Time travel has been one of the enduring staples of science fiction ever since H.G. Wells wrote The Time Machine in 1895, right up there with little green men and ray guns. Einstein’s theory of relativity lent credence to the idea that time is not absolutely linear but could be bent, reshaped, or even re-entered like a river. The twentieth century saw an explosion in popular discussion of the paradoxes inherent in time travel – from the idea that those moving at the speed of light might return “before they left” to the possible permutations associated with the ability to “change” time. From killing one’s grandfather, marrying one’s mother, preventing Hitler from being born (or assuring that the Nazis won the big one), time travel offers some wonderful brain teasing puzzles.
The Best Time Travel Stories of the 20th Century attempts to collect some of the century’s best time-traveling short fiction. Featuring authors such as Paul Anderson, Ray Bradbury, L. Sprague de Camp, Jack Finney, Larry Niven, Joe Haldeman, Nancy Kress, Ursula K. LeGuin, Robert Silverberg, and Connie Willis, this book spans not only the decades but the gamut of approaches to both time travel and science fiction itself.
In R.A. Lafferty’s “Rainbird,” an inventor is so brilliant that he manages to come up with a way to go back and give himself a head start – only to discover that if you go to the well too often, it ends up dry. Ray Bradbury’s “A Sound of Thunder” explores both the commercial exploitation of time travel (for purposes of hunting extinct creatures) and the possible paradoxes associated with altering the past. L. Sprague de Camp explores the “hunting dinosaur” theme with a bit more humor as his protagonist explains why he won’t take a particular person hunting a Late Mesozoic dinosaur in “A Gun for a Dinosaur.” In “Yesterday was Monday,” Theodore Sturgeon reinvents the idea that “all the world’s a stage,” and each of us are but players in it with a sci-fi time travel twist – as a player finds himself stuck backstage on Wednesday when it really ought to be Tuesday.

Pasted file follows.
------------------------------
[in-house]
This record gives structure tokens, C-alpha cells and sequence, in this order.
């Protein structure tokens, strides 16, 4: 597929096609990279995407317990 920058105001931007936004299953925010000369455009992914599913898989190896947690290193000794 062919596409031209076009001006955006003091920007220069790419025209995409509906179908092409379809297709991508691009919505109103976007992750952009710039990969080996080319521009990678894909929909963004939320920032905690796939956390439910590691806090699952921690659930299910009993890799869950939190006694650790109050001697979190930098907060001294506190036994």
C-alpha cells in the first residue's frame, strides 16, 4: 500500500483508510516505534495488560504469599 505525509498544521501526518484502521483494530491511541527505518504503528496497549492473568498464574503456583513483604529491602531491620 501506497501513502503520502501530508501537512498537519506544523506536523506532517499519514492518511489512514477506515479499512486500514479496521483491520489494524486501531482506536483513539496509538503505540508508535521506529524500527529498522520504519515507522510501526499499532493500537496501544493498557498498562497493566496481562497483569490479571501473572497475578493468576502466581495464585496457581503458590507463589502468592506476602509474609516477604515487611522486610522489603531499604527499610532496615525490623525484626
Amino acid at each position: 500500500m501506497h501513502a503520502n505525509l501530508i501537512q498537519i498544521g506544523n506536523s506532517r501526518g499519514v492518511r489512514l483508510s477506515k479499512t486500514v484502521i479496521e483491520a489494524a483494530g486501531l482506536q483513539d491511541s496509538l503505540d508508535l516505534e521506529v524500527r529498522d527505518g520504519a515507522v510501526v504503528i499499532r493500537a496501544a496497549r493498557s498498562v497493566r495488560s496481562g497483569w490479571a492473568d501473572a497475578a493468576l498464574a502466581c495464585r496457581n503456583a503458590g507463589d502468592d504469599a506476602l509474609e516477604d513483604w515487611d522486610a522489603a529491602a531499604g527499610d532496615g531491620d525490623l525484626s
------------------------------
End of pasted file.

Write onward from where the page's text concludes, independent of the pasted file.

In Henry Kuttner’s “Time Locker,” a haphazard experiment plays havoc with not spatial relationships but temporal ones as well – much to the protagonist’s ultimate dismay. Jack Finney’s “I’m Scared” creates a paranoid vision of inadvertent time travel created by a collective unconscious yearning for yesterday. In “Death Ship,” Richard Matheson’s astronauts are seemingly caught in an unfortunate temporal loop. Connie Willis’ “Fire Watch” is an entertaining precursor to her wonderful time travel novel To Say Nothing of the Dog. Robert Silverberg’s “Sailing to Byzantium” isn’t just about time travel – it’s about the meaning of being human. There’s a total of eighteen stories in this volume, and virtually all of them are entertaining twists on the time travel theme. Perhaps the weakest of the collection is Ursula K. LeGuin’s “Another Story or A Fisherman of the Inland Sea,” if only because her works have a tendency to read like scientific textbooks mixed with a bit of anthropology.
As Editor, Harry Turtledove notes in his introduction, “We’re all time travelers,” going into the future “at a steady rate of one second per second, and we leave the past behind.” The imaginative stories collected here all assume that we might one day shake that limitation, and that we might no longer be locked into that steady one second per second progression. Being able to go against “the normal flow of time,” of no longer being “trapped” in time, is a fascinating topic. These stories all reflect wrinkles in that idea, and they do the theme justice. There may well be other stories that could have justifiably been included in this collection, but those that were selected earned their place. They are each in their own way a unique, intriguing examination of the paradox of time.